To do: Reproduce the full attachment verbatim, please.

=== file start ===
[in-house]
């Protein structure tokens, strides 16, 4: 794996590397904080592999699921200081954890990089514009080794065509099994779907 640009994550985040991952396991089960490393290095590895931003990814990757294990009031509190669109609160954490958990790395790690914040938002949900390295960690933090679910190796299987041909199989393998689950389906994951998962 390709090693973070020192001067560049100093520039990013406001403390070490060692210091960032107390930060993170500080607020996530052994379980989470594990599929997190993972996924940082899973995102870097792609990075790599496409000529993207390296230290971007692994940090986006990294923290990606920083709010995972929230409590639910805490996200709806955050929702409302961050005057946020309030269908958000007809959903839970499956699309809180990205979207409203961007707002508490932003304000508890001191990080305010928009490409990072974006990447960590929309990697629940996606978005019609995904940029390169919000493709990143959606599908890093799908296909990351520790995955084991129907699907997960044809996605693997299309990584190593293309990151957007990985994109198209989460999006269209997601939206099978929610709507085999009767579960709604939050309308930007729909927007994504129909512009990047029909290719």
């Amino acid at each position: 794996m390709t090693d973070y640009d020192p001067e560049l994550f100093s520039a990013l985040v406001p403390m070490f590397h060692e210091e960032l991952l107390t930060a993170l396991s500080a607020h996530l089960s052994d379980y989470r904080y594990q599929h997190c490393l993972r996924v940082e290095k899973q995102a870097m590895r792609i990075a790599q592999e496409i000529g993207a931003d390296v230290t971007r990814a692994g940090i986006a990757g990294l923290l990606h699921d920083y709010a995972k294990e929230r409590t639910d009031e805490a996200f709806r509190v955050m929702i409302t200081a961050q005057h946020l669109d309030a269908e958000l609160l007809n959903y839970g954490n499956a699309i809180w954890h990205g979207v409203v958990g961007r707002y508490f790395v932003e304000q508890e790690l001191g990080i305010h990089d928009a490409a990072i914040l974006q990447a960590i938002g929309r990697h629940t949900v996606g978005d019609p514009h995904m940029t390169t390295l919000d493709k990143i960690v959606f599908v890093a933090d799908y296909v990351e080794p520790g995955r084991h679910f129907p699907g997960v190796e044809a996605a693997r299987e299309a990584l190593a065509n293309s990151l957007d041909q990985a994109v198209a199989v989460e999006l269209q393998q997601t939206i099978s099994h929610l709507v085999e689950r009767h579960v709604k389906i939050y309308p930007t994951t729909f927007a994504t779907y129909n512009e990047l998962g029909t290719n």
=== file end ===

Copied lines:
[in-house]
């Protein structure tokens, strides 16, 4: 794996590397904080592999699921200081954890990089514009080794065509099994779907 640009994550985040991952396991089960490393290095590895931003990814990757294990009031509190669109609160954490958990790395790690914040938002949900390295960690933090679910190796299987041909199989393998689950389906994951998962 390709090693973070020192001067560049100093520039990013406001403390070490060692210091960032107390930060993170500080607020996530052994379980989470594990599929997190993972996924940082899973995102870097792609990075790599496409000529993207390296230290971007692994940090986006990294923290990606920083709010995972929230409590639910805490996200709806955050929702409302961050005057946020309030269908958000007809959903839970499956699309809180990205979207409203961007707002508490932003304000508890001191990080305010928009490409990072974006990447960590929309990697629940996606978005019609995904940029390169919000493709990143959606599908890093799908296909990351520790995955084991129907699907997960044809996605693997299309990584190593293309990151957007990985994109198209989460999006269209997601939206099978929610709507085999009767579960709604939050309308930007729909927007994504129909512009990047029909290719």
């Amino acid at each position: 794996m390709t090693d973070y640009d020192p001067e560049l994550f100093s520039a990013l985040v406001p403390m070490f590397h060692e210091e960032l991952l107390t930060a993170l396991s500080a607020h996530l089960s052994d379980y989470r904080y594990q599929h997190c490393l993972r996924v940082e290095k899973q995102a870097m590895r792609i990075a790599q592999e496409i000529g993207a931003d390296v230290t971007r990814a692994g940090i986006a990757g990294l923290l990606h699921d920083y709010a995972k294990e929230r409590t639910d009031e805490a996200f709806r509190v955050m929702i409302t200081a961050q005057h946020l669109d309030a269908e958000l609160l007809n959903y839970g954490n499956a699309i809180w954890h990205g979207v409203v958990g961007r707002y508490f790395v932003e304000q508890e790690l001191g990080i305010h990089d928009a490409a990072i914040l974006q990447a960590i938002g929309r990697h629940t949900v996606g978005d019609p514009h995904m940029t390169t390295l919000d493709k990143i960690v959606f599908v890093a933090d799908y296909v990351e080794p520790g995955r084991h679910f129907p699907g997960v190796e044809a996605a693997r299987e299309a990584l190593a065509n293309s990151l957007d041909q990985a994109v198209a199989v989460e999006l269209q393998q997601t939206i099978s099994h929610l709507v085999e689950r009767h579960v709604k389906i939050y309308p930007t994951t729909f927007a994504t779907y129909n512009e990047l998962g029909t290719n």